1. Long and destructive summer wildfire season in British Columbia
2. Hot and dry summer in the West from Interior BC to Manitoba
3. Spring flooding in Quebec and Ontario
4. Cold and snowy winter in BC including Lower Mainland and Vancouver Island
5. More heavy rain and flooding in Southwestern Ontario during late August
6. Cool and wet summer in Central Canada
7. Heavy snow cripples Ontario and Quebec in mid-March
8. Record heat across Eastern Canada during September
9. Blizzards hit Newfoundland in March and April
10. Lengthy ice storm impacts New Brunswick in late January
Frigid temperatures across Canada, observed 8am AST 28 Dec 2017
This is Canada and we know it gets cold in the winter but the bitter Arctic air which has enveloped almost the entire country is a bit unusual so early in the season.
Environment Canada says the size of the cold wave – from interior British Columbia to Atlantic Canada – and the duration of the frigid weather are exceptional for late December.
Meteorologists say 1993 was the last time there was a similar cold spell between Christmas and New Year’s.
Only the coast of British Columbia will escape the worst but even there, daytime temperatures will barely climb above freezing.
Aboiteau Beach, Cap-Pele, NB, 08 Oct 2017 (Dearing)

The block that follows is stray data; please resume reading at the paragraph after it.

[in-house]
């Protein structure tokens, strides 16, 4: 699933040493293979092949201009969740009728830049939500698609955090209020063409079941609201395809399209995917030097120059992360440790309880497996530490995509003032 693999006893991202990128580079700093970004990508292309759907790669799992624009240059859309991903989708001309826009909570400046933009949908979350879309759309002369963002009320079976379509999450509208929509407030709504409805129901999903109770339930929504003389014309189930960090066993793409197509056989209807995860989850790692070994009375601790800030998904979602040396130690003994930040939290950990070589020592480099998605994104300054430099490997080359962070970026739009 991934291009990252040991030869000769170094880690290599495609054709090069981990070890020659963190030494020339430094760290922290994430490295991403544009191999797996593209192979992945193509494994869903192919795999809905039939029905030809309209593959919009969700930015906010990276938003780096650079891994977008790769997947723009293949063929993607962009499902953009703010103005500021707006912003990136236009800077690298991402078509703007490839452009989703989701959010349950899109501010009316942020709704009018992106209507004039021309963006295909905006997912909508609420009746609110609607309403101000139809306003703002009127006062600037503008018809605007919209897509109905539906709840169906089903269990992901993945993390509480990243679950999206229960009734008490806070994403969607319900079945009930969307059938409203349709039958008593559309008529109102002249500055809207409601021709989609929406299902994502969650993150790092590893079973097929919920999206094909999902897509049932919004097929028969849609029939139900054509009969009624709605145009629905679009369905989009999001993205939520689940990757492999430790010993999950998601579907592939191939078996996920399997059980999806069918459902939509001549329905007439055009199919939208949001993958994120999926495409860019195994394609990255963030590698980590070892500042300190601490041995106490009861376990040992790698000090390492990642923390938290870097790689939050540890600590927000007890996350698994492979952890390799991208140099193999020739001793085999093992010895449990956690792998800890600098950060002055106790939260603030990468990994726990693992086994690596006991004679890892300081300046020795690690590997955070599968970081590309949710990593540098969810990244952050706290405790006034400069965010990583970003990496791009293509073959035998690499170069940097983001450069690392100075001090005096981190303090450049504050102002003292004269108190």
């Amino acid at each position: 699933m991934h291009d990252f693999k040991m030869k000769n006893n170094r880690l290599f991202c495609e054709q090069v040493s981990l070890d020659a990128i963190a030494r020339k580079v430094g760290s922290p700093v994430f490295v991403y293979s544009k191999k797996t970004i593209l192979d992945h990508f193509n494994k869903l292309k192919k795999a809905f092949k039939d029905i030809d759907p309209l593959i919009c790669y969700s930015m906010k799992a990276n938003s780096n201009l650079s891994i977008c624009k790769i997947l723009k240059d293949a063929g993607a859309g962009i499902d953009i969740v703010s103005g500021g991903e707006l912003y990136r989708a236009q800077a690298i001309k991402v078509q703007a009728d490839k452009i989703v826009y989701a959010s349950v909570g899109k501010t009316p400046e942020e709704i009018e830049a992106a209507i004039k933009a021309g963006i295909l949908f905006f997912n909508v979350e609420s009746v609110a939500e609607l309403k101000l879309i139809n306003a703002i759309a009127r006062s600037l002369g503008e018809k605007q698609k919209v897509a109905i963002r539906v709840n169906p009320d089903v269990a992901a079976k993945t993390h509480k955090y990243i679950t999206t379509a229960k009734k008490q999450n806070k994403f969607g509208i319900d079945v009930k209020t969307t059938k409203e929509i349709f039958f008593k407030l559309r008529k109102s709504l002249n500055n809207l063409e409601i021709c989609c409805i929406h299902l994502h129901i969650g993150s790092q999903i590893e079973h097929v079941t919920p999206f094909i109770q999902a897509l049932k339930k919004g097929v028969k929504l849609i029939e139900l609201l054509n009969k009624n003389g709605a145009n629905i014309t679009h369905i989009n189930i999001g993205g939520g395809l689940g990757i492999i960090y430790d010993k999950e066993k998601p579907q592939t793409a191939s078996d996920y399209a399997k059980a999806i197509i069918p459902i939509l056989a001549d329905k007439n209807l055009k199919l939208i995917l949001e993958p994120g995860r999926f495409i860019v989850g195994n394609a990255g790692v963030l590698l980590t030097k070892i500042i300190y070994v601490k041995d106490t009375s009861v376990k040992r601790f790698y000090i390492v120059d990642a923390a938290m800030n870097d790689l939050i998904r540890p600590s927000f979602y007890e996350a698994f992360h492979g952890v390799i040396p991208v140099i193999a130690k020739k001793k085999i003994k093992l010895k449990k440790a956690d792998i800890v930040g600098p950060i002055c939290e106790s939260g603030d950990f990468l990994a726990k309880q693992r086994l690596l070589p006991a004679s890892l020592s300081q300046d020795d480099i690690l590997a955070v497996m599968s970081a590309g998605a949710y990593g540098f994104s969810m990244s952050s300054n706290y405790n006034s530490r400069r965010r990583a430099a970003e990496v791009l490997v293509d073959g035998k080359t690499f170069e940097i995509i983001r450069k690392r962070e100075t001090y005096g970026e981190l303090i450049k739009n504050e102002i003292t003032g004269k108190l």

The jet stream brought warm southerly air into the Maritimes allowing temperatures in Southeast New Brunswick to climb into the 20s this Thanksgiving weekend.
Environment Canada says Greater Moncton reached a daytime high of
20.2 C on 07 October, 23.7 C on 08 October (near the record of 23.9 C from 1970), and 22.9 C on 09 October.
Given the autumn warmth, I couldn’t resist a visit to Aboiteau Beach (and neither could a handful of others) which was near 24 C under a mostly cloudy sky and it was quite windy.
Greenwood, Nova Scotia was the hot spot in Canada hitting 26 C for two days in a row.
Flowers are flourishing in the September heat, 16 Sept 2017 (Dearing)
September usually doesn’t disappoint in Southeast New Brunswick when it comes to warm weather and so far this month is no exception.
Environment Canada reports on 14 September, the thermometer climbed to 27.8 C in Greater Moncton which ties the record high from 2003.
St. Stephen was the hot spot in the province and all of Canada with a high of 29.2 C which eclipsed the old record from 1903.
As we approach the first day of autumn on 22 September, temperatures in Greater Moncton can still climb into the 30s Celsius with a record high of 32.8 C in 1965.
Active wildfires burning in BC, 13 July 2017 (BC Wildfire Service/Google)
More than 300 firefighters from across Canada including New Brunswick are now in British Columbia to relieve those already on the ground battling over 180 wildfires.
Some progress has been made thanks to recent cooler weather but 14,000 residents have been evacuated and thousands more are on alert to leave their homes at short notice.
Forecasters say gusty winds expected this weekend could fan the flames even further and the heat is also expected to return.
The economy of the B.C. Interior is taking a hit this summer with many campgrounds and provincial parks forced to close due to the wildfires and related road closures.